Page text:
Therefore, the rush by the NFF to hire a foreign coach and label Samson Siasia’s temporary tenure a failure must be carefully thought through. As coach, Siasia reached the final of the 2005 FIFA U20 World Youth Championships with the Flying Eagles, and earned a silver medal with the Dream Team at the 2008 Beijing Olympic Games. In the first place, it was rash to have fired Siasia from the job after the failure to qualify for the 2012 AFCON finals. To be fair, he inherited a disarticulated team that was destined to crash from Austin Eguavoen midway into the qualifiers. Siasia alone could not be blamed for it. And, it was double jeopardy when Siasia was overlooked and the glaringly incompetent Oliseh was hired last year. The NFF should not make the same mistake again. We urge the NFF to put Siasia in charge of the Eagles for the Russia 2018 qualifiers and support him with the necessary incentives to prosecute the assignment.
The news going the rounds that the NFF would hire a French coach to tinker the team for the Russia 2018 assignment is a delicate issue. Since the exit of the Dutchman, Clemens Westerhof, as the Eagles coach in the mid-1990s, the NFF (then Nigerian Football Association), has always found it difficult coping with managing and paying foreign coaches, leading to fiasco and confusion. There is nothing wrong in having Siasia in charge of the team; only he should be given specific targets.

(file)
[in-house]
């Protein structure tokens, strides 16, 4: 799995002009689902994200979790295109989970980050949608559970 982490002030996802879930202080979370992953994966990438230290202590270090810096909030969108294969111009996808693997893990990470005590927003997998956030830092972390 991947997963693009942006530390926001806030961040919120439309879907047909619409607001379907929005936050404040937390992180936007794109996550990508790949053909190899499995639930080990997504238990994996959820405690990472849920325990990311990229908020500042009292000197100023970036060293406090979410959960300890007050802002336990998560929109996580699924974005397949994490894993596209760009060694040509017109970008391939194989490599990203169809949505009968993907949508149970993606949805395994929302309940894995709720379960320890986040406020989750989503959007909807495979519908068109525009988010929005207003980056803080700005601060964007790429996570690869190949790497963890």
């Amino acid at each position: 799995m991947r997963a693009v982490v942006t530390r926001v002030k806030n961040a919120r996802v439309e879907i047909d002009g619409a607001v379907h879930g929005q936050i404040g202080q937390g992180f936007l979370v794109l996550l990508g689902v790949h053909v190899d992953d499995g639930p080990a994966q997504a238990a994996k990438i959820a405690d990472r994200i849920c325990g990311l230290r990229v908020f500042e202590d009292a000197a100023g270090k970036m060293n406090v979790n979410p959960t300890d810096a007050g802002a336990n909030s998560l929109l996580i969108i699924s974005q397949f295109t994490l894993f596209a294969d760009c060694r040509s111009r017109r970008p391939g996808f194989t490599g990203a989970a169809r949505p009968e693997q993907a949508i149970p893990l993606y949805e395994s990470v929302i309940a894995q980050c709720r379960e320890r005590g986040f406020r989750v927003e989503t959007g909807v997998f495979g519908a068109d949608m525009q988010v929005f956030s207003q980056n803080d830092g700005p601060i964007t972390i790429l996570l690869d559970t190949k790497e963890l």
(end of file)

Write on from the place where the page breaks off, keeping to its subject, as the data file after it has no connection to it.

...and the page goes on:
Global football is moving at an extraordinary pace. Failure to reform the administration of football in consonance with the times will be calamitous. For now, the Eagles are like orphans. There is no national pattern that players can easily adapt to. The Eagles neither play in Lagos nor Abuja, the latter, a stadium that was constructed with $360 million. The Sports Minister, Solomon Dalung, should discontinue the idea of the NFF going cap in hand to state governors whenever the Eagles are playing matches. It is not out of place to refurbish and return to the National Stadium in Lagos, which used to be a sanctuary of the national team.